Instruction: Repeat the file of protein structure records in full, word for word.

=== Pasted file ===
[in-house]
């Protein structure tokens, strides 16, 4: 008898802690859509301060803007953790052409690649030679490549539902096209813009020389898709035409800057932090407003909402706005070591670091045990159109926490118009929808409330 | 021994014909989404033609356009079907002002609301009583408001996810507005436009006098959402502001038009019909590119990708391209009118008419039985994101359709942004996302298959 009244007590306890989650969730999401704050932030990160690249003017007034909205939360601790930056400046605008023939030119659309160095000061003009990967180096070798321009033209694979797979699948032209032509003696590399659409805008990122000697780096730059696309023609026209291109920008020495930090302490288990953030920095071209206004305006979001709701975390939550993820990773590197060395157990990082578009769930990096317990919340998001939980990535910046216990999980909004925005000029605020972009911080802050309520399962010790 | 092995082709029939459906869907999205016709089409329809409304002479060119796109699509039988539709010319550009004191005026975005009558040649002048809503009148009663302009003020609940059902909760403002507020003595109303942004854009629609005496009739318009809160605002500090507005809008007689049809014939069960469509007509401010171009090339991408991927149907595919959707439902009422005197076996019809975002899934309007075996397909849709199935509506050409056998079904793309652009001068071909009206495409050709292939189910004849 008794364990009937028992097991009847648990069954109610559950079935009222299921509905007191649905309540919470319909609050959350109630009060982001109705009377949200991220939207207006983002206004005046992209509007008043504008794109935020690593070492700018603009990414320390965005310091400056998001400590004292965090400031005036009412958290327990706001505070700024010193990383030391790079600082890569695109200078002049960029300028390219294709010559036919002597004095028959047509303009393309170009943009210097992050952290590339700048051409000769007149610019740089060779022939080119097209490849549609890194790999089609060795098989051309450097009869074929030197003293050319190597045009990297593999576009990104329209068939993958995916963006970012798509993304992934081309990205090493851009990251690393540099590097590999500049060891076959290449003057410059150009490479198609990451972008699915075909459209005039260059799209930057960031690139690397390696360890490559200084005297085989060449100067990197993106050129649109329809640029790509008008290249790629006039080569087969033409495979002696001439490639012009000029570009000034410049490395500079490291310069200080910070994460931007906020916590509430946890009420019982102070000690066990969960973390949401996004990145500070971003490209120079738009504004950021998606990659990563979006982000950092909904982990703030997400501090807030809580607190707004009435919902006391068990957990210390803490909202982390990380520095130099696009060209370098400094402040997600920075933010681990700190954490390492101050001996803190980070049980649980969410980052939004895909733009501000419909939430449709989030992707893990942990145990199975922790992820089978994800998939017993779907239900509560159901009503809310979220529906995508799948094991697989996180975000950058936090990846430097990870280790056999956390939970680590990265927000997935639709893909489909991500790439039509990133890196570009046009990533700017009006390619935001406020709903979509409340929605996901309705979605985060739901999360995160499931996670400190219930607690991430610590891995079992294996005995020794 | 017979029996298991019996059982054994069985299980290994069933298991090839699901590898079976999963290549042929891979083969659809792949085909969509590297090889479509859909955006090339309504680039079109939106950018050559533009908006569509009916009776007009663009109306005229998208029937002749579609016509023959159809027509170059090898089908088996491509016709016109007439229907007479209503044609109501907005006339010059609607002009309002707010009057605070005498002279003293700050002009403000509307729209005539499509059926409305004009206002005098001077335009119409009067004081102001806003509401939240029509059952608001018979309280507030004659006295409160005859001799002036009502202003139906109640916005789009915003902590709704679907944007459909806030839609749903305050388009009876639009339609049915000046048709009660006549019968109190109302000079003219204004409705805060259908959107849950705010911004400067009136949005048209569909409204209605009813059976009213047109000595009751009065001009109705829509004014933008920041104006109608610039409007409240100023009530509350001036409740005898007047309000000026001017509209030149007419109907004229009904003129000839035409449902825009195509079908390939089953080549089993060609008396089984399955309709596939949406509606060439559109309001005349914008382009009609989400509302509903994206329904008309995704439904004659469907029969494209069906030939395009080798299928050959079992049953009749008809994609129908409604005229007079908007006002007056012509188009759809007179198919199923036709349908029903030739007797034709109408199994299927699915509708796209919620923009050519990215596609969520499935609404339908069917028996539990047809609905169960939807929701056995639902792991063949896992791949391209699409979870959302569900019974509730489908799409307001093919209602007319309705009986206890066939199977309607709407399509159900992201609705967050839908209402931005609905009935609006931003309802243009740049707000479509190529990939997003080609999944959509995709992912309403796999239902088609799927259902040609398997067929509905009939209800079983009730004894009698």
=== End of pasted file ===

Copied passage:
[in-house]
């Protein structure tokens, strides 16, 4: 008898802690859509301060803007953790052409690649030679490549539902096209813009020389898709035409800057932090407003909402706005070591670091045990159109926490118009929808409330 | 021994014909989404033609356009079907002002609301009583408001996810507005436009006098959402502001038009019909590119990708391209009118008419039985994101359709942004996302298959 009244007590306890989650969730999401704050932030990160690249003017007034909205939360601790930056400046605008023939030119659309160095000061003009990967180096070798321009033209694979797979699948032209032509003696590399659409805008990122000697780096730059696309023609026209291109920008020495930090302490288990953030920095071209206004305006979001709701975390939550993820990773590197060395157990990082578009769930990096317990919340998001939980990535910046216990999980909004925005000029605020972009911080802050309520399962010790 | 092995082709029939459906869907999205016709089409329809409304002479060119796109699509039988539709010319550009004191005026975005009558040649002048809503009148009663302009003020609940059902909760403002507020003595109303942004854009629609005496009739318009809160605002500090507005809008007689049809014939069960469509007509401010171009090339991408991927149907595919959707439902009422005197076996019809975002899934309007075996397909849709199935509506050409056998079904793309652009001068071909009206495409050709292939189910004849 008794364990009937028992097991009847648990069954109610559950079935009222299921509905007191649905309540919470319909609050959350109630009060982001109705009377949200991220939207207006983002206004005046992209509007008043504008794109935020690593070492700018603009990414320390965005310091400056998001400590004292965090400031005036009412958290327990706001505070700024010193990383030391790079600082890569695109200078002049960029300028390219294709010559036919002597004095028959047509303009393309170009943009210097992050952290590339700048051409000769007149610019740089060779022939080119097209490849549609890194790999089609060795098989051309450097009869074929030197003293050319190597045009990297593999576009990104329209068939993958995916963006970012798509993304992934081309990205090493851009990251690393540099590097590999500049060891076959290449003057410059150009490479198609990451972008699915075909459209005039260059799209930057960031690139690397390696360890490559200084005297085989060449100067990197993106050129649109329809640029790509008008290249790629006039080569087969033409495979002696001439490639012009000029570009000034410049490395500079490291310069200080910070994460931007906020916590509430946890009420019982102070000690066990969960973390949401996004990145500070971003490209120079738009504004950021998606990659990563979006982000950092909904982990703030997400501090807030809580607190707004009435919902006391068990957990210390803490909202982390990380520095130099696009060209370098400094402040997600920075933010681990700190954490390492101050001996803190980070049980649980969410980052939004895909733009501000419909939430449709989030992707893990942990145990199975922790992820089978994800998939017993779907239900509560159901009503809310979220529906995508799948094991697989996180975000950058936090990846430097990870280790056999956390939970680590990265927000997935639709893909489909991500790439039509990133890196570009046009990533700017009006390619935001406020709903979509409340929605996901309705979605985060739901999360995160499931996670400190219930607690991430610590891995079992294996005995020794 | 017979029996298991019996059982054994069985299980290994069933298991090839699901590898079976999963290549042929891979083969659809792949085909969509590297090889479509859909955006090339309504680039079109939106950018050559533009908006569509009916009776007009663009109306005229998208029937002749579609016509023959159809027509170059090898089908088996491509016709016109007439229907007479209503044609109501907005006339010059609607002009309002707010009057605070005498002279003293700050002009403000509307729209005539499509059926409305004009206002005098001077335009119409009067004081102001806003509401939240029509059952608001018979309280507030004659006295409160005859001799002036009502202003139906109640916005789009915003902590709704679907944007459909806030839609749903305050388009009876639009339609049915000046048709009660006549019968109190109302000079003219204004409705805060259908959107849950705010911004400067009136949005048209569909409204209605009813059976009213047109000595009751009065001009109705829509004014933008920041104006109608610039409007409240100023009530509350001036409740005898007047309000000026001017509209030149007419109907004229009904003129000839035409449902825009195509079908390939089953080549089993060609008396089984399955309709596939949406509606060439559109309001005349914008382009009609989400509302509903994206329904008309995704439904004659469907029969494209069906030939395009080798299928050959079992049953009749008809994609129908409604005229007079908007006002007056012509188009759809007179198919199923036709349908029903030739007797034709109408199994299927699915509708796209919620923009050519990215596609969520499935609404339908069917028996539990047809609905169960939807929701056995639902792991063949896992791949391209699409979870959302569900019974509730489908799409307001093919209602007319309705009986206890066939199977309607709407399509159900992201609705967050839908209402931005609905009935609006931003309802243009740049707000479509190529990939997003080609999944959509995709992912309403796999239902088609799927259902040609398997067929509905009939209800079983009730004894009698």